Cutthroat: A Journal of the Arts was founded by editor-in-chief Pamela Uschuk, winner of the 2010 American Book Award for her book Crazy Love: New Poems, and by poet William Pitt Root, Guggenheim Fellow and NEA recipient. The journal contains some of the finest contemporary fiction and poetry in print, and the Lorian Hemingway Short Story Competition is both proud and grateful to be associated with such a reputable publication.

Eligibility requirements for our 2012 competition are as follows:

What to submit:

* Stories must be original unpublished fiction, typed and double-spaced, and may not exceed 3,500 words in length. We have extended our word limit for the first time in thirty years to 3,500 words rather than 3,000. There are no theme or genre restrictions. Copyright remains property of the author.

Who may submit:

* The literary competition is open to all U.S. and international writers whose fiction has not appeared in a nationally distributed publication with a circulation of 5,000 or more. Writers who have been published by an online magazine or who have self-published will be considered on an individual basis.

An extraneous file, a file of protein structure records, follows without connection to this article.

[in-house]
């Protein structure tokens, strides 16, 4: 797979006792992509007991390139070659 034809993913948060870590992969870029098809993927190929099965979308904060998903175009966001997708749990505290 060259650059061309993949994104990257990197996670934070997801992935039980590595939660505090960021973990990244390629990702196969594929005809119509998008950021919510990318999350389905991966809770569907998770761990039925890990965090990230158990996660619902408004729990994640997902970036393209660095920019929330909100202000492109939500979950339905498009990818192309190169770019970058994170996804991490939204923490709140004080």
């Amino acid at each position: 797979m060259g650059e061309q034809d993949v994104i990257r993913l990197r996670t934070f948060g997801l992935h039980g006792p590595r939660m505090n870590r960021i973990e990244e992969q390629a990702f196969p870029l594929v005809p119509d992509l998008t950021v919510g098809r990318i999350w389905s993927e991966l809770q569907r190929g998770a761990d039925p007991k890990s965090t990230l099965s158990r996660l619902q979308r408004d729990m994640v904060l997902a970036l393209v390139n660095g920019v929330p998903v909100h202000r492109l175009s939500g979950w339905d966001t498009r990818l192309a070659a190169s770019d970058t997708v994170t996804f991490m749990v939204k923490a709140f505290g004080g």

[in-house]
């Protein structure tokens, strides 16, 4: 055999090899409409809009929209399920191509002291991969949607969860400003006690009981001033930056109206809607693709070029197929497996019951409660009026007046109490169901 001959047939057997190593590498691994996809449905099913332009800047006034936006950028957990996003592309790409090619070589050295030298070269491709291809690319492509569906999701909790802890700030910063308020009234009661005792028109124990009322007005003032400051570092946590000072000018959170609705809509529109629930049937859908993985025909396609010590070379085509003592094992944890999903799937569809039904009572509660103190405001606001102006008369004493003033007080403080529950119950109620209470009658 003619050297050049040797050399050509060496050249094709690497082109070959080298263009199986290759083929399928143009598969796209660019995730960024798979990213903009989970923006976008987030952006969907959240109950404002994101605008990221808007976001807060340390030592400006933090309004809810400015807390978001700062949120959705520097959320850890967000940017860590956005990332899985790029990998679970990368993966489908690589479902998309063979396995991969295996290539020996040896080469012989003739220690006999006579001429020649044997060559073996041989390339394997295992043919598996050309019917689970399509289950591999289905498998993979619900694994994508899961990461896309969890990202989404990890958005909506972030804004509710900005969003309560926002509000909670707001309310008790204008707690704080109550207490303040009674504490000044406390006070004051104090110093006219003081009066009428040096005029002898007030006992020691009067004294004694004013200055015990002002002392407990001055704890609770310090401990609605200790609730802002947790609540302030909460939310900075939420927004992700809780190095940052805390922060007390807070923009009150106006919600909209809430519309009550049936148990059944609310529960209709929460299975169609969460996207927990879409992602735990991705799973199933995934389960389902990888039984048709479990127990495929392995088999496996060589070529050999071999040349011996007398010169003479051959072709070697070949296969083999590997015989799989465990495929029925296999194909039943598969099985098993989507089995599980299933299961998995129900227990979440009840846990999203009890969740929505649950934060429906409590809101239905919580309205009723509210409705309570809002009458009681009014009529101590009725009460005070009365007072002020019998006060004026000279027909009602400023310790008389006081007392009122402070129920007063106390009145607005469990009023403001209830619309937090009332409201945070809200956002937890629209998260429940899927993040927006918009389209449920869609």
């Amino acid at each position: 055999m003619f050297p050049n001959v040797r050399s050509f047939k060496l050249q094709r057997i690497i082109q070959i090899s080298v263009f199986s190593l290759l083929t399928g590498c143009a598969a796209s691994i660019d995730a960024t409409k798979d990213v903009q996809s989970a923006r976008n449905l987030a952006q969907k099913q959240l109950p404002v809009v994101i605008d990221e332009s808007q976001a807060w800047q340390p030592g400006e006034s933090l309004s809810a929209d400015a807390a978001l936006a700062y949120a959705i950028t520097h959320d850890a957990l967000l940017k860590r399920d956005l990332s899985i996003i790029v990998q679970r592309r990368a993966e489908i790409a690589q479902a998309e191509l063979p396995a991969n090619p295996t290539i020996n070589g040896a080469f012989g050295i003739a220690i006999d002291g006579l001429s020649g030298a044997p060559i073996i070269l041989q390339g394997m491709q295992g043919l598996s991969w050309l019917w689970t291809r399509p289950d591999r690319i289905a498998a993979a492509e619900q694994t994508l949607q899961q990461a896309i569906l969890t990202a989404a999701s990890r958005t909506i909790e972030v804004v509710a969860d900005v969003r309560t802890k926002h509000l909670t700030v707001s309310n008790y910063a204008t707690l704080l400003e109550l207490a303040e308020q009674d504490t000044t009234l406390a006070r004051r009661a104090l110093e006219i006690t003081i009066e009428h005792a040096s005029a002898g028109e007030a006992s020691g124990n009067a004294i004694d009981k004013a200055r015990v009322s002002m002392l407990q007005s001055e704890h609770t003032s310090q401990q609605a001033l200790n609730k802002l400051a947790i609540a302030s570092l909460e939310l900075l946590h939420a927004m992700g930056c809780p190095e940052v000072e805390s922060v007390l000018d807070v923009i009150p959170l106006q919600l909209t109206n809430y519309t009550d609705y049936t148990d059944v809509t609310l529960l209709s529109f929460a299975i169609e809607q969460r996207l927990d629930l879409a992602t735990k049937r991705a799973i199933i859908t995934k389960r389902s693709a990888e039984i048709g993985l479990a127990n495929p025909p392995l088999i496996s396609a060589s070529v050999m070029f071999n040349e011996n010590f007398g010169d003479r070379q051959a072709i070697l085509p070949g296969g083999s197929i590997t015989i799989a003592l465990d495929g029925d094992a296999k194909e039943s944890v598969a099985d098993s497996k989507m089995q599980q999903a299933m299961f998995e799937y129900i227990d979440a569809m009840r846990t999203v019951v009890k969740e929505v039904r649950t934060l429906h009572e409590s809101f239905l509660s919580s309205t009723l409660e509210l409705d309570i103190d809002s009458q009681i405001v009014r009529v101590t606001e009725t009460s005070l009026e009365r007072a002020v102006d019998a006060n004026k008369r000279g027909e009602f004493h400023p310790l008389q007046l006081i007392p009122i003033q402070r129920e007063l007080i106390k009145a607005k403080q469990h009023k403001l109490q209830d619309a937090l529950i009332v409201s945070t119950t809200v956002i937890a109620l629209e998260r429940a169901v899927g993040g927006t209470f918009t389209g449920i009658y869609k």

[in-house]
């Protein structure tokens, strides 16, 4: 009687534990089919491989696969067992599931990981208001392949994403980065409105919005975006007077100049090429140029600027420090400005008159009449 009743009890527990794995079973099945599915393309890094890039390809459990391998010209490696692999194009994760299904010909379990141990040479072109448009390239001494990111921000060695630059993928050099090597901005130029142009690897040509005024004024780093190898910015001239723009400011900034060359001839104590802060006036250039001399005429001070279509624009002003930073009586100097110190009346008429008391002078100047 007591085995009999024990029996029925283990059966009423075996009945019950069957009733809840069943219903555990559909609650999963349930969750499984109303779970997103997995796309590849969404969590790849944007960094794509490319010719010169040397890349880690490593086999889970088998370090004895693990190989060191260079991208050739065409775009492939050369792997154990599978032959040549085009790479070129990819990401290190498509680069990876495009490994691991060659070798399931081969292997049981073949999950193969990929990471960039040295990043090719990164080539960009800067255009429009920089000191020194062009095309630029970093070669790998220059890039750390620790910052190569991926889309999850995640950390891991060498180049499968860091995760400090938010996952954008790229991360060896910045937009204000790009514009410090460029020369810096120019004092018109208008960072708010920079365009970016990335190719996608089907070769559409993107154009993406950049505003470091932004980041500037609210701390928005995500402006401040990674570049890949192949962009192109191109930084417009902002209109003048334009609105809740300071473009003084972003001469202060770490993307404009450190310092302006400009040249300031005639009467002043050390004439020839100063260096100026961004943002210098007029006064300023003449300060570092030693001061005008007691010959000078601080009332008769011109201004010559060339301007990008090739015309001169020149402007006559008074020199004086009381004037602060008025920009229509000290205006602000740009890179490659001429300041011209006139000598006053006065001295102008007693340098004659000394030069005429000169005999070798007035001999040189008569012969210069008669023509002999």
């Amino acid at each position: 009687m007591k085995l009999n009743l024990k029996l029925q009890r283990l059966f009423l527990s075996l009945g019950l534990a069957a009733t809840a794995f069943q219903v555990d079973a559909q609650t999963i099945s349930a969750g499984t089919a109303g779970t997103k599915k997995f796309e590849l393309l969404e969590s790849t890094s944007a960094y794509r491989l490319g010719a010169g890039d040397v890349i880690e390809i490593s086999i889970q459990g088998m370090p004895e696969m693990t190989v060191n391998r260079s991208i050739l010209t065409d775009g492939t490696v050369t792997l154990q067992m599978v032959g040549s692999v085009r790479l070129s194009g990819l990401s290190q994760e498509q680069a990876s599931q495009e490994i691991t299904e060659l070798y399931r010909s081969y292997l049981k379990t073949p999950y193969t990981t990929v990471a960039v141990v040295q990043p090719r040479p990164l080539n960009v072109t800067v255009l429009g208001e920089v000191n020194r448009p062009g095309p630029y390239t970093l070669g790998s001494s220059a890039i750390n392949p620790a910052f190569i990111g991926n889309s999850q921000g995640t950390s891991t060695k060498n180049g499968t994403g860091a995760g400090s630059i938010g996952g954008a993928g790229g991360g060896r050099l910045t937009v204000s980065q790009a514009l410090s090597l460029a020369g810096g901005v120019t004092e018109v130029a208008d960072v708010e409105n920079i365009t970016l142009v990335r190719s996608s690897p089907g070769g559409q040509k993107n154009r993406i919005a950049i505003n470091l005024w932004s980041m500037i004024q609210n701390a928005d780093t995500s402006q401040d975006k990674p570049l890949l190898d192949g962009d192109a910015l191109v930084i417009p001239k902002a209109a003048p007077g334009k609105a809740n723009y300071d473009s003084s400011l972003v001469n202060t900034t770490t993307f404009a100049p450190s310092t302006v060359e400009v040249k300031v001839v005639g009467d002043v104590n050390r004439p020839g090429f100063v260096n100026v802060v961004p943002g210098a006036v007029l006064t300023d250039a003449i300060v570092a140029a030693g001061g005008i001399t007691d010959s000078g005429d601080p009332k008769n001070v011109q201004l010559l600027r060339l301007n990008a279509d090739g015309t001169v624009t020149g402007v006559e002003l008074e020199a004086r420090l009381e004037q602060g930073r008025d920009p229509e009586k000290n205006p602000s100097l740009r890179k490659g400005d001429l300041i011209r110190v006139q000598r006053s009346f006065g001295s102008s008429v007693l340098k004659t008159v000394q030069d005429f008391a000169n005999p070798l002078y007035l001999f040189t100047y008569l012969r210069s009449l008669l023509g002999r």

Submission requirements:

* Submissions may be sent via regular mail or submitted online. Please visit our online submissions page for complete instructions regarding online submissions. Writers may submit multiple entries, but each must be accompanied by an entry fee and separate cover sheet. We do accept simultaneous submissions; however, the writer must notify us if a story is accepted for publication or wins an award prior to our July announcements. No entry confirmation will be given unless requested. No SASE is required.

* The author's name should not appear on the story. Our entrants are judged anonymously. Each story must be accompanied by a separate cover sheet with the writer's name, complete mailing address, e-mail address, phone number, the title of the piece, and the word count. Manuscripts will not be returned. These requirements apply for online submissions as well.

Deadlines and Entry Fees:

* The entry fee is $15 for each story postmarked by May 1, 2012. The late entry fee is $20 for each story postmarked by May 15, 2012. We encourage you to enter by May 1 if at all possible, but please know that your story will still be accepted if you meet the later deadline. Entries postmarked after May 15, 2012 will not be accepted. Entries submitted online after May 15, 2012 will not be accepted. Writers may submit for the 2013 competition beginning May 16, 2012.

How to pay your entry fee:

* Entry fees submitted by mail with their accompanying stories may be paid -- in U.S. funds -- via a personal check, cashier's check, or money order. Please make checks payable to LHSSC or The Lorian Hemingway Short Story Competition. Entry fees for online submissions may be paid with PayPal.

Announcement of Winners and Honorable Mentions: